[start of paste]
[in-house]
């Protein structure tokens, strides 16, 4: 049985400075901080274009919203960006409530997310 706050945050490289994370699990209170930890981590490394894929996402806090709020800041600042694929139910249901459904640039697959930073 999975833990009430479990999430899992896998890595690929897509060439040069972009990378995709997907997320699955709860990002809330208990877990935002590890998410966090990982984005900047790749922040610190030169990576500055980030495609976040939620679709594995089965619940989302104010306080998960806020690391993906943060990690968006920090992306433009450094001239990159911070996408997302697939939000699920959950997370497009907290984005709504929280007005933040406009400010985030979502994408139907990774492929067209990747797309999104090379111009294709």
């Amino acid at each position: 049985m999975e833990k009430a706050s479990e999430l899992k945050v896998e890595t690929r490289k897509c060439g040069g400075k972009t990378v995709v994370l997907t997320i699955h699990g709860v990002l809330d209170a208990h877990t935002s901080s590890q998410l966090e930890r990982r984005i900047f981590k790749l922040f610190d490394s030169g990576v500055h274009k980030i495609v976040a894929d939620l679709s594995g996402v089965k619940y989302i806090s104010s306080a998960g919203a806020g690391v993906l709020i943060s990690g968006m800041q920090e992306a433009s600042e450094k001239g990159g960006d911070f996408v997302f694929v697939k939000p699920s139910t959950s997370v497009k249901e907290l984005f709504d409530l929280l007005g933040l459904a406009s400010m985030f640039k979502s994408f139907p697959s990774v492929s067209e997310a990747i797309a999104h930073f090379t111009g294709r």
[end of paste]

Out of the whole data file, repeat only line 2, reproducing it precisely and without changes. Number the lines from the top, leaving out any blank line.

């Protein structure tokens, strides 16, 4: 049985400075901080274009919203960006409530997310 706050945050490289994370699990209170930890981590490394894929996402806090709020800041600042694929139910249901459904640039697959930073 999975833990009430479990999430899992896998890595690929897509060439040069972009990378995709997907997320699955709860990002809330208990877990935002590890998410966090990982984005900047790749922040610190030169990576500055980030495609976040939620679709594995089965619940989302104010306080998960806020690391993906943060990690968006920090992306433009450094001239990159911070996408997302697939939000699920959950997370497009907290984005709504929280007005933040406009400010985030979502994408139907990774492929067209990747797309999104090379111009294709």